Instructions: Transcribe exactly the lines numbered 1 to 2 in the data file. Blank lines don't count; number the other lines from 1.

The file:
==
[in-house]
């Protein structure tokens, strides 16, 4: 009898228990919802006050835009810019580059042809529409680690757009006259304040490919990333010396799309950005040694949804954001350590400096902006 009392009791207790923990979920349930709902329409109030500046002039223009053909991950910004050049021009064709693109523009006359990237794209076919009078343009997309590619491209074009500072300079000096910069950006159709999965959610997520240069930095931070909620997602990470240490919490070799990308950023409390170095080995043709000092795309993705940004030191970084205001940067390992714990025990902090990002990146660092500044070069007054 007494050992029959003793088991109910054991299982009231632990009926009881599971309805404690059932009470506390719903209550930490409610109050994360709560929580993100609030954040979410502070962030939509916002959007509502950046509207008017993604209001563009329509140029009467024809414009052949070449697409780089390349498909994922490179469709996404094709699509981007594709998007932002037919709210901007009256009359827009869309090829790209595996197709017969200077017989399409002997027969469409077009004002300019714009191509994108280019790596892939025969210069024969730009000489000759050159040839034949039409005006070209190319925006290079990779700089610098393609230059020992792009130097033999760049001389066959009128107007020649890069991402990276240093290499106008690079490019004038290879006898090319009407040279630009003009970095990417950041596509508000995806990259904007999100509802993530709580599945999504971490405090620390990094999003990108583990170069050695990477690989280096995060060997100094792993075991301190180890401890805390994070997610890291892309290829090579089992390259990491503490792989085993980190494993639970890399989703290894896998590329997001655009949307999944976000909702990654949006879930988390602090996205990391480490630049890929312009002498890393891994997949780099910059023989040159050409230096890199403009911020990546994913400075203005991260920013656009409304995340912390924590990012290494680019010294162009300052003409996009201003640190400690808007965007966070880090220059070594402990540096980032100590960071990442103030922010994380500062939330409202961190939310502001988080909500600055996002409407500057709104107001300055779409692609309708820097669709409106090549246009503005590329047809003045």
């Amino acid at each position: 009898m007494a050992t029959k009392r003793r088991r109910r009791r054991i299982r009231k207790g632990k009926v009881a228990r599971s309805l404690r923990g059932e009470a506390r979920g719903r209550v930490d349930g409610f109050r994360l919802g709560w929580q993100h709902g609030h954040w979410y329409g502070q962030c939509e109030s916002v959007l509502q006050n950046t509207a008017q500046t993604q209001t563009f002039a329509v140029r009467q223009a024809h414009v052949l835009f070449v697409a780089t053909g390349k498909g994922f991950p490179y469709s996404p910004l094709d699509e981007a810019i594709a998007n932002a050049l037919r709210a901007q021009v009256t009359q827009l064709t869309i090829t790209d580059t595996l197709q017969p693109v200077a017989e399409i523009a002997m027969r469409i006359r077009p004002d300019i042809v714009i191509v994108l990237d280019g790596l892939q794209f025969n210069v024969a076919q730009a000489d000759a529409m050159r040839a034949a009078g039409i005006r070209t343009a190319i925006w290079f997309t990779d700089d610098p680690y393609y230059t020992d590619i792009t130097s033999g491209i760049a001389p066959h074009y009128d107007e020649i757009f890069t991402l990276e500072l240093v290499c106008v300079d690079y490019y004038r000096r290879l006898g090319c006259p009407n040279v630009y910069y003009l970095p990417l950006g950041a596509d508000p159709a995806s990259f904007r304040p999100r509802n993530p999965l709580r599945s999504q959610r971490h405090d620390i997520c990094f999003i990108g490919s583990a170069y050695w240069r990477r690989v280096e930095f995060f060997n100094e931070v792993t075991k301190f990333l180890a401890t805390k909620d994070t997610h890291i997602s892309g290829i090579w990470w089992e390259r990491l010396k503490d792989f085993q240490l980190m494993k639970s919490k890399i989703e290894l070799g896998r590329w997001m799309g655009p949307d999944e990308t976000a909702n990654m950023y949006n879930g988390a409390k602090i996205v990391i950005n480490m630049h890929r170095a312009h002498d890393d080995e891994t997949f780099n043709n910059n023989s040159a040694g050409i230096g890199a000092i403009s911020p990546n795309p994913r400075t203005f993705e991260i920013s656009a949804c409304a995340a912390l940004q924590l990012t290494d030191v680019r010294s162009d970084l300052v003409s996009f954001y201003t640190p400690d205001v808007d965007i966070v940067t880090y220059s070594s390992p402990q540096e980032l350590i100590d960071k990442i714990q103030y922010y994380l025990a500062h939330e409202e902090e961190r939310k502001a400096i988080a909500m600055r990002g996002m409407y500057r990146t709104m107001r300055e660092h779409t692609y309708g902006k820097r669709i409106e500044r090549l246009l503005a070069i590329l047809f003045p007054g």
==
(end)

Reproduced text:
[in-house]
């Protein structure tokens, strides 16, 4: 009898228990919802006050835009810019580059042809529409680690757009006259304040490919990333010396799309950005040694949804954001350590400096902006 009392009791207790923990979920349930709902329409109030500046002039223009053909991950910004050049021009064709693109523009006359990237794209076919009078343009997309590619491209074009500072300079000096910069950006159709999965959610997520240069930095931070909620997602990470240490919490070799990308950023409390170095080995043709000092795309993705940004030191970084205001940067390992714990025990902090990002990146660092500044070069007054 007494050992029959003793088991109910054991299982009231632990009926009881599971309805404690059932009470506390719903209550930490409610109050994360709560929580993100609030954040979410502070962030939509916002959007509502950046509207008017993604209001563009329509140029009467024809414009052949070449697409780089390349498909994922490179469709996404094709699509981007594709998007932002037919709210901007009256009359827009869309090829790209595996197709017969200077017989399409002997027969469409077009004002300019714009191509994108280019790596892939025969210069024969730009000489000759050159040839034949039409005006070209190319925006290079990779700089610098393609230059020992792009130097033999760049001389066959009128107007020649890069991402990276240093290499106008690079490019004038290879006898090319009407040279630009003009970095990417950041596509508000995806990259904007999100509802993530709580599945999504971490405090620390990094999003990108583990170069050695990477690989280096995060060997100094792993075991301190180890401890805390994070997610890291892309290829090579089992390259990491503490792989085993980190494993639970890399989703290894896998590329997001655009949307999944976000909702990654949006879930988390602090996205990391480490630049890929312009002498890393891994997949780099910059023989040159050409230096890199403009911020990546994913400075203005991260920013656009409304995340912390924590990012290494680019010294162009300052003409996009201003640190400690808007965007966070880090220059070594402990540096980032100590960071990442103030922010994380500062939330409202961190939310502001988080909500600055996002409407500057709104107001300055779409692609309708820097669709409106090549246009503005590329047809003045």